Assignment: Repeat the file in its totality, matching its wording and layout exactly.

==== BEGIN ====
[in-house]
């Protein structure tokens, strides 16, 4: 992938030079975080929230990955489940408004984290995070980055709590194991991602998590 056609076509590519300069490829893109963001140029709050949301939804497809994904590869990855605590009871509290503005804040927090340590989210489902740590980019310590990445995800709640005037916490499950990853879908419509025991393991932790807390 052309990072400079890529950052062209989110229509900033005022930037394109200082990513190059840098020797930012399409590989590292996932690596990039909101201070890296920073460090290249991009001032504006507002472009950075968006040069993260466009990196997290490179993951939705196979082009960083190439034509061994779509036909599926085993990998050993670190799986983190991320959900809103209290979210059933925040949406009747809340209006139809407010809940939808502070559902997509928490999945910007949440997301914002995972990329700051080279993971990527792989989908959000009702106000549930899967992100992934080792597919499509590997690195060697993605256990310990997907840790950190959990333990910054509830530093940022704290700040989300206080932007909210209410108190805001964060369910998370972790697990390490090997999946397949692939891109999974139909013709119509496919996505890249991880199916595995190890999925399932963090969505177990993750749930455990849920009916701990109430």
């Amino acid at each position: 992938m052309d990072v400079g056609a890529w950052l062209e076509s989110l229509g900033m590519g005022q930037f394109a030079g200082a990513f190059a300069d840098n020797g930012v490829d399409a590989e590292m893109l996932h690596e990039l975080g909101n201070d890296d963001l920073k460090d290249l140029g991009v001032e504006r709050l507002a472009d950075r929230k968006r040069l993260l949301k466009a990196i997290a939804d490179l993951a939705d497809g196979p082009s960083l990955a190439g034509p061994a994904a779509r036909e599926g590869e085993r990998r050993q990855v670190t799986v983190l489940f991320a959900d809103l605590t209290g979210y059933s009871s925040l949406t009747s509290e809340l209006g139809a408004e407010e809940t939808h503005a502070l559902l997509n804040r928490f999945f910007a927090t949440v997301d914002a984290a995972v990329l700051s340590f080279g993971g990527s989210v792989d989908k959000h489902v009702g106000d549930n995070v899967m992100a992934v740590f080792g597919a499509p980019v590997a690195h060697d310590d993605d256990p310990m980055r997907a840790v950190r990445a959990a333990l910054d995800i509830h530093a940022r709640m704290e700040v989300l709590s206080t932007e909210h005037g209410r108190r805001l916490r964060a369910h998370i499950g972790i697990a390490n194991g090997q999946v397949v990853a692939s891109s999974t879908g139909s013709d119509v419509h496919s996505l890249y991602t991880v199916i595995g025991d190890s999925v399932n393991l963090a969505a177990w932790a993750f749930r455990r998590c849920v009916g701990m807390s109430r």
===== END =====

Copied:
[in-house]
């Protein structure tokens, strides 16, 4: 992938030079975080929230990955489940408004984290995070980055709590194991991602998590 056609076509590519300069490829893109963001140029709050949301939804497809994904590869990855605590009871509290503005804040927090340590989210489902740590980019310590990445995800709640005037916490499950990853879908419509025991393991932790807390 052309990072400079890529950052062209989110229509900033005022930037394109200082990513190059840098020797930012399409590989590292996932690596990039909101201070890296920073460090290249991009001032504006507002472009950075968006040069993260466009990196997290490179993951939705196979082009960083190439034509061994779509036909599926085993990998050993670190799986983190991320959900809103209290979210059933925040949406009747809340209006139809407010809940939808502070559902997509928490999945910007949440997301914002995972990329700051080279993971990527792989989908959000009702106000549930899967992100992934080792597919499509590997690195060697993605256990310990997907840790950190959990333990910054509830530093940022704290700040989300206080932007909210209410108190805001964060369910998370972790697990390490090997999946397949692939891109999974139909013709119509496919996505890249991880199916595995190890999925399932963090969505177990993750749930455990849920009916701990109430």
């Amino acid at each position: 992938m052309d990072v400079g056609a890529w950052l062209e076509s989110l229509g900033m590519g005022q930037f394109a030079g200082a990513f190059a300069d840098n020797g930012v490829d399409a590989e590292m893109l996932h690596e990039l975080g909101n201070d890296d963001l920073k460090d290249l140029g991009v001032e504006r709050l507002a472009d950075r929230k968006r040069l993260l949301k466009a990196i997290a939804d490179l993951a939705d497809g196979p082009s960083l990955a190439g034509p061994a994904a779509r036909e599926g590869e085993r990998r050993q990855v670190t799986v983190l489940f991320a959900d809103l605590t209290g979210y059933s009871s925040l949406t009747s509290e809340l209006g139809a408004e407010e809940t939808h503005a502070l559902l997509n804040r928490f999945f910007a927090t949440v997301d914002a984290a995972v990329l700051s340590f080279g993971g990527s989210v792989d989908k959000h489902v009702g106000d549930n995070v899967m992100a992934v740590f080792g597919a499509p980019v590997a690195h060697d310590d993605d256990p310990m980055r997907a840790v950190r990445a959990a333990l910054d995800i509830h530093a940022r709640m704290e700040v989300l709590s206080t932007e909210h005037g209410r108190r805001l916490r964060a369910h998370i499950g972790i697990a390490n194991g090997q999946v397949v990853a692939s891109s999974t879908g139909s013709d119509v419509h496919s996505l890249y991602t991880v199916i595995g025991d190890s999925v399932n393991l963090a969505a177990w932790a993750f749930r455990r998590c849920v009916g701990m807390s109430r």